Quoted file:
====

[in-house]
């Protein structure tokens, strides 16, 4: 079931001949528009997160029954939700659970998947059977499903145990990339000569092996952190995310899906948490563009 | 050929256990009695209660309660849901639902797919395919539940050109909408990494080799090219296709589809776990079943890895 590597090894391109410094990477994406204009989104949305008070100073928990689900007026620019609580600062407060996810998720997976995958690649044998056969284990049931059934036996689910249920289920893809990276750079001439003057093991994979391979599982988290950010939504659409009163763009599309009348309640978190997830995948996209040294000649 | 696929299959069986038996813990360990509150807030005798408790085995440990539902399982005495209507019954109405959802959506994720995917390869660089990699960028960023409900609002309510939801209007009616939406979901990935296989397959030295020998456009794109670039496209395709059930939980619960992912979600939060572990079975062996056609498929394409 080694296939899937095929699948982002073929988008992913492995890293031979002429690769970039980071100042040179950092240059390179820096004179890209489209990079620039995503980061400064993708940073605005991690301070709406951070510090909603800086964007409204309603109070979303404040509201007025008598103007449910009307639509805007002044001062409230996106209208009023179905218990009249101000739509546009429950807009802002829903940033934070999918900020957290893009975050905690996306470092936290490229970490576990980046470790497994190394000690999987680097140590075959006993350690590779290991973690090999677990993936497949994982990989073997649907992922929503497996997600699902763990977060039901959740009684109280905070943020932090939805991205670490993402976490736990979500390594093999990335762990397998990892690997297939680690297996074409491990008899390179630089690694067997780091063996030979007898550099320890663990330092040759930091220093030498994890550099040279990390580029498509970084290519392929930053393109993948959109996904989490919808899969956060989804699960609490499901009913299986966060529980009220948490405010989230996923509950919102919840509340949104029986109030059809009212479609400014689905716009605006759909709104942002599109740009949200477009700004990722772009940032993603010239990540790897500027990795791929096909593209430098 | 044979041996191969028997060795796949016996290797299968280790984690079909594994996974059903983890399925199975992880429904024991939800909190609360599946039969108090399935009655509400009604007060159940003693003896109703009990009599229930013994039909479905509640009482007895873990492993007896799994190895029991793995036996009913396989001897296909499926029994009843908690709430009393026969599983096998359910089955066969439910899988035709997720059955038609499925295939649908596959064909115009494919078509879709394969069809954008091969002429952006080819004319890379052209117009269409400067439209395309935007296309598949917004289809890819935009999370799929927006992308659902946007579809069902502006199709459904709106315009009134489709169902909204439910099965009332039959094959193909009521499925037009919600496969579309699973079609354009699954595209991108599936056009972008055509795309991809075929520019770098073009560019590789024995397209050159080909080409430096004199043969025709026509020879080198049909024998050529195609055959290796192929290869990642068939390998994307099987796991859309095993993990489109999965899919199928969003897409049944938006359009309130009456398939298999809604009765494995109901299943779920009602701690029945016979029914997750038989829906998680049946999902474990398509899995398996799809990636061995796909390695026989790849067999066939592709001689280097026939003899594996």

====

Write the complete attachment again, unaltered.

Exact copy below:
[in-house]
């Protein structure tokens, strides 16, 4: 079931001949528009997160029954939700659970998947059977499903145990990339000569092996952190995310899906948490563009 | 050929256990009695209660309660849901639902797919395919539940050109909408990494080799090219296709589809776990079943890895 590597090894391109410094990477994406204009989104949305008070100073928990689900007026620019609580600062407060996810998720997976995958690649044998056969284990049931059934036996689910249920289920893809990276750079001439003057093991994979391979599982988290950010939504659409009163763009599309009348309640978190997830995948996209040294000649 | 696929299959069986038996813990360990509150807030005798408790085995440990539902399982005495209507019954109405959802959506994720995917390869660089990699960028960023409900609002309510939801209007009616939406979901990935296989397959030295020998456009794109670039496209395709059930939980619960992912979600939060572990079975062996056609498929394409 080694296939899937095929699948982002073929988008992913492995890293031979002429690769970039980071100042040179950092240059390179820096004179890209489209990079620039995503980061400064993708940073605005991690301070709406951070510090909603800086964007409204309603109070979303404040509201007025008598103007449910009307639509805007002044001062409230996106209208009023179905218990009249101000739509546009429950807009802002829903940033934070999918900020957290893009975050905690996306470092936290490229970490576990980046470790497994190394000690999987680097140590075959006993350690590779290991973690090999677990993936497949994982990989073997649907992922929503497996997600699902763990977060039901959740009684109280905070943020932090939805991205670490993402976490736990979500390594093999990335762990397998990892690997297939680690297996074409491990008899390179630089690694067997780091063996030979007898550099320890663990330092040759930091220093030498994890550099040279990390580029498509970084290519392929930053393109993948959109996904989490919808899969956060989804699960609490499901009913299986966060529980009220948490405010989230996923509950919102919840509340949104029986109030059809009212479609400014689905716009605006759909709104942002599109740009949200477009700004990722772009940032993603010239990540790897500027990795791929096909593209430098 | 044979041996191969028997060795796949016996290797299968280790984690079909594994996974059903983890399925199975992880429904024991939800909190609360599946039969108090399935009655509400009604007060159940003693003896109703009990009599229930013994039909479905509640009482007895873990492993007896799994190895029991793995036996009913396989001897296909499926029994009843908690709430009393026969599983096998359910089955066969439910899988035709997720059955038609499925295939649908596959064909115009494919078509879709394969069809954008091969002429952006080819004319890379052209117009269409400067439209395309935007296309598949917004289809890819935009999370799929927006992308659902946007579809069902502006199709459904709106315009009134489709169902909204439910099965009332039959094959193909009521499925037009919600496969579309699973079609354009699954595209991108599936056009972008055509795309991809075929520019770098073009560019590789024995397209050159080909080409430096004199043969025709026509020879080198049909024998050529195609055959290796192929290869990642068939390998994307099987796991859309095993993990489109999965899919199928969003897409049944938006359009309130009456398939298999809604009765494995109901299943779920009602701690029945016979029914997750038989829906998680049946999902474990398509899995398996799809990636061995796909390695026989790849067999066939592709001689280097026939003899594996």